MACHIAS — Arise Addiction Recovery has acquired the deed to the property where it has helped 72 men combat addiction since 2016.
“Having the deed to the property helps us tremendously in grant writing,” said Director Paul Trovarello. “You can’t write a grant to do improvements on a home you don’t own.”
Arise was founded in 2015 as a weekly prayer meeting and Bible study. In December that year, the nonprofit Recovery Support Network offered Arise a 100-year-old home at 11 Lincoln St. to start a residential recovery program. In order to obtain the deed, Arise had to pay off the $11,000 owed on the property and then operate the recovery program successfully for three years.
The faith-based program opened in August 2016 with 12 beds. The debt on the building was repaid at that time. Since then, 72 men have participated in the program. Of those, 32 have graduated and 22 have remained sober.
“Several marriages have been restored and multiple families have been reunited with sober fathers,” Trovarello said. “Additionally, men previously in bondage to their addiction have returned to the workforce.”
The overall annual costs of running the program are about $100,000.
“It’s an expense and, by the grace of God, we’re able to do it,” he said.
Support from the community has been crucial. For the past two years at Christmas, an anonymous donor has given Arise $25,000. Many other donors regularly give smaller amounts. Sometimes donations are completely unexpected.
“Every once in a while, I go get the mail and there’s a check for $1,000,” Trovarello said.
About half of the men who have gone through the program are from out of state. Several of them have made Washington County their permanent home upon graduation, Trovarello said.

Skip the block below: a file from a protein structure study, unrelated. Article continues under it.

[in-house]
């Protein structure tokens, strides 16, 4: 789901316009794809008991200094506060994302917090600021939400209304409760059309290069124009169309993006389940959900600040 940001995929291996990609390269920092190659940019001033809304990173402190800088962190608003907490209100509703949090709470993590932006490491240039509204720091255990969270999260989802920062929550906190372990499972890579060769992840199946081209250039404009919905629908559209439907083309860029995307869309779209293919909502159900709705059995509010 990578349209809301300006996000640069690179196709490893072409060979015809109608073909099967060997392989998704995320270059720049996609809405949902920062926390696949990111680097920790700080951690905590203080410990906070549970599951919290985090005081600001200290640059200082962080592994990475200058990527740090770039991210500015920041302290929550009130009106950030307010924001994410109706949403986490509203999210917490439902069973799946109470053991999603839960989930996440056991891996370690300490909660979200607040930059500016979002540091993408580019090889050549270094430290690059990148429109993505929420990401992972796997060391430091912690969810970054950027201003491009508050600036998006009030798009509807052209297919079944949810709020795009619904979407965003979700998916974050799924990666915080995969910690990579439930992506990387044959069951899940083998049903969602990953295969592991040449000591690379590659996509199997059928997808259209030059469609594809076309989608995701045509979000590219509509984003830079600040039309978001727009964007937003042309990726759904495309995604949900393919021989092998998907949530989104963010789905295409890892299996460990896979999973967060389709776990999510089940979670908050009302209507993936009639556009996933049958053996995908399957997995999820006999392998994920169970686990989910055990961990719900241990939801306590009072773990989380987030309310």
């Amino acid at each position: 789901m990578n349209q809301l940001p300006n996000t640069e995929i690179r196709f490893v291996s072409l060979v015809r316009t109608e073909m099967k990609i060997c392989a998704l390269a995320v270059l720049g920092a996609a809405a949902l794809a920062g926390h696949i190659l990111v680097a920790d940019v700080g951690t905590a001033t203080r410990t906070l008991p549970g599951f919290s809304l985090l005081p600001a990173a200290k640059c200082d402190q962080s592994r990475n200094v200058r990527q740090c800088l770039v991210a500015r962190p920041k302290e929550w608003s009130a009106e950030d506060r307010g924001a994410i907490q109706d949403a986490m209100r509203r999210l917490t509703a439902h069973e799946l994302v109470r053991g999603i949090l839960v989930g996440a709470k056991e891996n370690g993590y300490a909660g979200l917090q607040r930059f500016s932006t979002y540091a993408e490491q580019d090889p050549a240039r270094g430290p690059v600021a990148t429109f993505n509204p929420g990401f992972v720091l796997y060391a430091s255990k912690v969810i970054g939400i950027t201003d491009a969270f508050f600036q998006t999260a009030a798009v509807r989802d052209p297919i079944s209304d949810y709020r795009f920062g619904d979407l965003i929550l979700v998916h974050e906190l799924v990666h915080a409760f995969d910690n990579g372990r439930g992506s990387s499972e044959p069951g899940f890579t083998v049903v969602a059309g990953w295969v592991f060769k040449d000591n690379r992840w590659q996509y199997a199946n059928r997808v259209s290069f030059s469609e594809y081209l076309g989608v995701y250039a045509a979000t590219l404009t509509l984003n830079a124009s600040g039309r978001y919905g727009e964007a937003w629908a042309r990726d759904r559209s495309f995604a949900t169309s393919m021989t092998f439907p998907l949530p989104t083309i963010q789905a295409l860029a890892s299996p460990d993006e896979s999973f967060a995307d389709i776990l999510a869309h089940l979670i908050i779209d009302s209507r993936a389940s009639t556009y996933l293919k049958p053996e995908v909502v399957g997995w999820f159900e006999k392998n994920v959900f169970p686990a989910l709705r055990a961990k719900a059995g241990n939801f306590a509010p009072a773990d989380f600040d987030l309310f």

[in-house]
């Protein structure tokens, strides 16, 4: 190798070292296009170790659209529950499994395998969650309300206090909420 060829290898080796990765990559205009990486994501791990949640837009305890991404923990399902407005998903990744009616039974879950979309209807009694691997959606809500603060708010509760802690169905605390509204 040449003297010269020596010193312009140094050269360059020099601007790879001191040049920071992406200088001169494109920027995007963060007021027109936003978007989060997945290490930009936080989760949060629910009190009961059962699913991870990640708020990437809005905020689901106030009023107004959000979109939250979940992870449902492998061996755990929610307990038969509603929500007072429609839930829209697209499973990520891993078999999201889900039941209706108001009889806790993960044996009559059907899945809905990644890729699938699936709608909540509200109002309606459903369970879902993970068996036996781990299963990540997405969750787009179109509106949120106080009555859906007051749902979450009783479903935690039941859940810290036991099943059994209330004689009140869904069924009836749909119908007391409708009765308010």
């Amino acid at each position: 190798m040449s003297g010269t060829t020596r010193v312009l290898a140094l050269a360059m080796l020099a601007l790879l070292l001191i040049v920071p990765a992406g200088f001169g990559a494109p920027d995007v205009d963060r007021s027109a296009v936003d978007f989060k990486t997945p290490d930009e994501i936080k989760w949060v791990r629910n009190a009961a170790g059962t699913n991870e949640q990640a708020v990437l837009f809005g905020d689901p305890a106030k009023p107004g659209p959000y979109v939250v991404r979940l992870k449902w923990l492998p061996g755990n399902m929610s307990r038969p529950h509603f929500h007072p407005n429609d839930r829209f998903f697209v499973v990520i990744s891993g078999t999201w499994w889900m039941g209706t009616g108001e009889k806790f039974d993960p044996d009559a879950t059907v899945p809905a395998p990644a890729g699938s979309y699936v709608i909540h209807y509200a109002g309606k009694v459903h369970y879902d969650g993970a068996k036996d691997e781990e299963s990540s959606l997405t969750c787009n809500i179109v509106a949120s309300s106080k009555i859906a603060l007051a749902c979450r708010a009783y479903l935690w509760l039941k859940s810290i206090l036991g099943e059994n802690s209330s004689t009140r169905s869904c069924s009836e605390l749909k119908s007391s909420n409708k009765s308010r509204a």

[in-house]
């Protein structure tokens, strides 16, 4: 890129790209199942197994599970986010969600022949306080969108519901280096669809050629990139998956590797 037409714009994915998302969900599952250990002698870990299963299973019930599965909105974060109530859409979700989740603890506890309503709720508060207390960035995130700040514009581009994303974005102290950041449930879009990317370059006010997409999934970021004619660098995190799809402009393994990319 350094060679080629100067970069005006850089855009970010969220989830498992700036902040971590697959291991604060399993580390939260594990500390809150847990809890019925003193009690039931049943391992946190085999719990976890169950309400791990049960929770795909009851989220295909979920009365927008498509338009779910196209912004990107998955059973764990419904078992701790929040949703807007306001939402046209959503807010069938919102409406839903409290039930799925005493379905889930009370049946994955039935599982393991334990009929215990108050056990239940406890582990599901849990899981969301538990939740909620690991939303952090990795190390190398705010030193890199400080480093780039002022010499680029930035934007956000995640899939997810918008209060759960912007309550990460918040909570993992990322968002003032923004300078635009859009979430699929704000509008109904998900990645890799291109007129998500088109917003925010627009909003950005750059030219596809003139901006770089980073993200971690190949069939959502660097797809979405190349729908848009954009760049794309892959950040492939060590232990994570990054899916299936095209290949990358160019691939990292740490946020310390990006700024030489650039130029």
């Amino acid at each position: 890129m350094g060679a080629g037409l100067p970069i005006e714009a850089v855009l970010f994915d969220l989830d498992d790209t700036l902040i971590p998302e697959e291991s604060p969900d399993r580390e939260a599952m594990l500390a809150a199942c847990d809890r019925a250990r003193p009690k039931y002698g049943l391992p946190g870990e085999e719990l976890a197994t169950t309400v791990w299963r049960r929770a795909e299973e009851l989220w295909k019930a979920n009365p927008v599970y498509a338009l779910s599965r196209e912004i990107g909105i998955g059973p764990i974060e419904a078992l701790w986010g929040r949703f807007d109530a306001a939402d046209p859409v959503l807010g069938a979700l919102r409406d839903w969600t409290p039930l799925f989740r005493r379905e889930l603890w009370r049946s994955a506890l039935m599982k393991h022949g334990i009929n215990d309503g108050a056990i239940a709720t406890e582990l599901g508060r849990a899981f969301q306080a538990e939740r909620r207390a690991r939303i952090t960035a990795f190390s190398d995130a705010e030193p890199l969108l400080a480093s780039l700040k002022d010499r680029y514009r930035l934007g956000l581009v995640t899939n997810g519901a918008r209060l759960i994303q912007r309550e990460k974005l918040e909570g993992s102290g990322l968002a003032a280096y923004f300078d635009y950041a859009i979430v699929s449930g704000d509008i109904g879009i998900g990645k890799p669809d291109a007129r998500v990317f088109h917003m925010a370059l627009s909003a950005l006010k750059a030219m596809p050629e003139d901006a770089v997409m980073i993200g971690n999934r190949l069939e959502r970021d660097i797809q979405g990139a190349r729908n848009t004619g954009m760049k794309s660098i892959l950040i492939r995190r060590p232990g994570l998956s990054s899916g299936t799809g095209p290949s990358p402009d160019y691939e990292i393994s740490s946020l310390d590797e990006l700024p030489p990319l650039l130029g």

“It’s because of the people. They fall in love with … the people in this area,” he said. “Arise and Downeast Maine, it was a perfect match.”
Kyle Calise, who is currently two months away from graduating from the nine-month program, does not plan to return to New Jersey.
“This is home for me now. It took me 30 years to leave what I thought was home,” he said. “I’ve learned more here in the past six months than I have in my whole life.”
Calise said he wound up at Arise after a brush with the law. He is grateful he had the chance to try the program instead.
Trovarello is also personally familiar with addiction. In 1995, he became addicted to painkillers and, then, to heroin. The New Jersey native went to detox 11 times and to jail 16 times before getting sober in 2014 at Calvary Residential Discipleship in Orrington.
He understands the despair that accompanies addiction, especially when others write you off as a hopeless cause.
“I [was] the example of the guy that people said is never going to get it,” Trovarello said.
The Arise program lasts nine months and costs about $4,000 per person. Arise does not accept commercial insurance because, according to Trovarello, insurers cap coverage for recovery treatment at 30 days. That is not enough time, he said.
“When you’re in addiction, you make a mess of your life,” he said. A person who has been sober for a month does not have the skills to cope with the marital problems, family estrangement and financial issues caused by choices made as the result of addiction, he said.
Arise does offer some of what Trovarello calls “scholarship beds” to those who cannot afford to pay. Out of the 12 men in the program now, five did not pay.
“When the guy gets a job, I’ll have the guy pay a little money toward tuition,” Trovarello said. “You don’t want to get the handout mindset.”
In fact, getting a job is an important part of the Arise program, and usually occurs four to five months in. The men also participate in a money management course.
“When a guy graduates from Arise, he is clean and sober,” said Trovarello, “but not just that. He’s going to have a job, he’s going to have a bank account with his name on it and he’s going to have made good on his debts.”